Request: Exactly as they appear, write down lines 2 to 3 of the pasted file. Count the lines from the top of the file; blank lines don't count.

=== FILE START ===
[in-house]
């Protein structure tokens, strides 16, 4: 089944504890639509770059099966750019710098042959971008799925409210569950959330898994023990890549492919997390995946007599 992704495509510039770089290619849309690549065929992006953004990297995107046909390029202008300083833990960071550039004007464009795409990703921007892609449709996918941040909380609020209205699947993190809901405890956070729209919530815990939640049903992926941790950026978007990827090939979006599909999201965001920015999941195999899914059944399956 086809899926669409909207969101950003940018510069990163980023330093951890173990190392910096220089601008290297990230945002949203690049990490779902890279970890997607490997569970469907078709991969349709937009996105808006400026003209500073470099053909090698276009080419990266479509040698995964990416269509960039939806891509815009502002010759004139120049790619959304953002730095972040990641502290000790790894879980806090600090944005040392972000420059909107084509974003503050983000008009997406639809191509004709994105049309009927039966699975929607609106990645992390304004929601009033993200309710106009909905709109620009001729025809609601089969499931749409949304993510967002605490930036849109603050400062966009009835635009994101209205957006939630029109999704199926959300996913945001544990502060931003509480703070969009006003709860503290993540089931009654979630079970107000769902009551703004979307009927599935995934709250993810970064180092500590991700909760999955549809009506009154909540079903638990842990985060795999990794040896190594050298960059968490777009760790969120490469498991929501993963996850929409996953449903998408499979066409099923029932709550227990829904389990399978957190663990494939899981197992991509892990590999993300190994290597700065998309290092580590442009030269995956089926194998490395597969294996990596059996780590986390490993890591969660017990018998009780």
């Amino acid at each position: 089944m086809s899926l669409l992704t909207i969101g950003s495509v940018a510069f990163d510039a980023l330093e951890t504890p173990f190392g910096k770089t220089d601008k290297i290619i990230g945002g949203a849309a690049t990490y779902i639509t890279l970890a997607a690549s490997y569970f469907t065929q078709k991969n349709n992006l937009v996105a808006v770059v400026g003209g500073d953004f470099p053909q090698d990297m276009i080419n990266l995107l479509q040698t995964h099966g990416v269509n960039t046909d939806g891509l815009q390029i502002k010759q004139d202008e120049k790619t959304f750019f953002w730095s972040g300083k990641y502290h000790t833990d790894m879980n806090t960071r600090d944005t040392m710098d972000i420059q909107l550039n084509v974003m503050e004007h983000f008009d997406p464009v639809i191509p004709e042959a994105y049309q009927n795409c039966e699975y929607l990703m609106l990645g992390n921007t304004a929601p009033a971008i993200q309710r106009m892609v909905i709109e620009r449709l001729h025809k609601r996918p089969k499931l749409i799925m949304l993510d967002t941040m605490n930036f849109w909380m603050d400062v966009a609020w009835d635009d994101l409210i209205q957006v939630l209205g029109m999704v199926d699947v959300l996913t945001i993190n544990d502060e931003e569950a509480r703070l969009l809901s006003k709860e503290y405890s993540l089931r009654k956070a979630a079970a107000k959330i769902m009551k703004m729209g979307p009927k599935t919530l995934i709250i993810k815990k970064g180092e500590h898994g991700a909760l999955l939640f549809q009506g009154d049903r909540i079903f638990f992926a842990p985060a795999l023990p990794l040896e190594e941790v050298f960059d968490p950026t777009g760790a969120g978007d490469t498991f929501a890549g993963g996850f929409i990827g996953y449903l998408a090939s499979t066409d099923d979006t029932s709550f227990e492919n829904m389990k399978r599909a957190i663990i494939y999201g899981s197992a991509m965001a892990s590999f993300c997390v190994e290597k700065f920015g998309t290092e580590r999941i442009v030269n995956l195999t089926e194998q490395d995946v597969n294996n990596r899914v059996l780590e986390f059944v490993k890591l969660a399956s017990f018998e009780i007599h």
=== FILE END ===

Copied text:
């Protein structure tokens, strides 16, 4: 089944504890639509770059099966750019710098042959971008799925409210569950959330898994023990890549492919997390995946007599 992704495509510039770089290619849309690549065929992006953004990297995107046909390029202008300083833990960071550039004007464009795409990703921007892609449709996918941040909380609020209205699947993190809901405890956070729209919530815990939640049903992926941790950026978007990827090939979006599909999201965001920015999941195999899914059944399956 086809899926669409909207969101950003940018510069990163980023330093951890173990190392910096220089601008290297990230945002949203690049990490779902890279970890997607490997569970469907078709991969349709937009996105808006400026003209500073470099053909090698276009080419990266479509040698995964990416269509960039939806891509815009502002010759004139120049790619959304953002730095972040990641502290000790790894879980806090600090944005040392972000420059909107084509974003503050983000008009997406639809191509004709994105049309009927039966699975929607609106990645992390304004929601009033993200309710106009909905709109620009001729025809609601089969499931749409949304993510967002605490930036849109603050400062966009009835635009994101209205957006939630029109999704199926959300996913945001544990502060931003509480703070969009006003709860503290993540089931009654979630079970107000769902009551703004979307009927599935995934709250993810970064180092500590991700909760999955549809009506009154909540079903638990842990985060795999990794040896190594050298960059968490777009760790969120490469498991929501993963996850929409996953449903998408499979066409099923029932709550227990829904389990399978957190663990494939899981197992991509892990590999993300190994290597700065998309290092580590442009030269995956089926194998490395597969294996990596059996780590986390490993890591969660017990018998009780």
């Amino acid at each position: 089944m086809s899926l669409l992704t909207i969101g950003s495509v940018a510069f990163d510039a980023l330093e951890t504890p173990f190392g910096k770089t220089d601008k290297i290619i990230g945002g949203a849309a690049t990490y779902i639509t890279l970890a997607a690549s490997y569970f469907t065929q078709k991969n349709n992006l937009v996105a808006v770059v400026g003209g500073d953004f470099p053909q090698d990297m276009i080419n990266l995107l479509q040698t995964h099966g990416v269509n960039t046909d939806g891509l815009q390029i502002k010759q004139d202008e120049k790619t959304f750019f953002w730095s972040g300083k990641y502290h000790t833990d790894m879980n806090t960071r600090d944005t040392m710098d972000i420059q909107l550039n084509v974003m503050e004007h983000f008009d997406p464009v639809i191509p004709e042959a994105y049309q009927n795409c039966e699975y929607l990703m609106l990645g992390n921007t304004a929601p009033a971008i993200q309710r106009m892609v909905i709109e620009r449709l001729h025809k609601r996918p089969k499931l749409i799925m949304l993510d967002t941040m605490n930036f849109w909380m603050d400062v966009a609020w009835d635009d994101l409210i209205q957006v939630l209205g029109m999704v199926d699947v959300l996913t945001i993190n544990d502060e931003e569950a509480r703070l969009l809901s006003k709860e503290y405890s993540l089931r009654k956070a979630a079970a107000k959330i769902m009551k703004m729209g979307p009927k599935t919530l995934i709250i993810k815990k970064g180092e500590h898994g991700a909760l999955l939640f549809q009506g009154d049903r909540i079903f638990f992926a842990p985060a795999l023990p990794l040896e190594e941790v050298f960059d968490p950026t777009g760790a969120g978007d490469t498991f929501a890549g993963g996850f929409i990827g996953y449903l998408a090939s499979t066409d099923d979006t029932s709550f227990e492919n829904m389990k399978r599909a957190i663990i494939y999201g899981s197992a991509m965001a892990s590999f993300c997390v190994e290597k700065f920015g998309t290092e580590r999941i442009v030269n995956l195999t089926e194998q490395d995946v597969n294996n990596r899914v059996l780590e986390f059944v490993k890591l969660a399956s017990f018998e009780i007599h």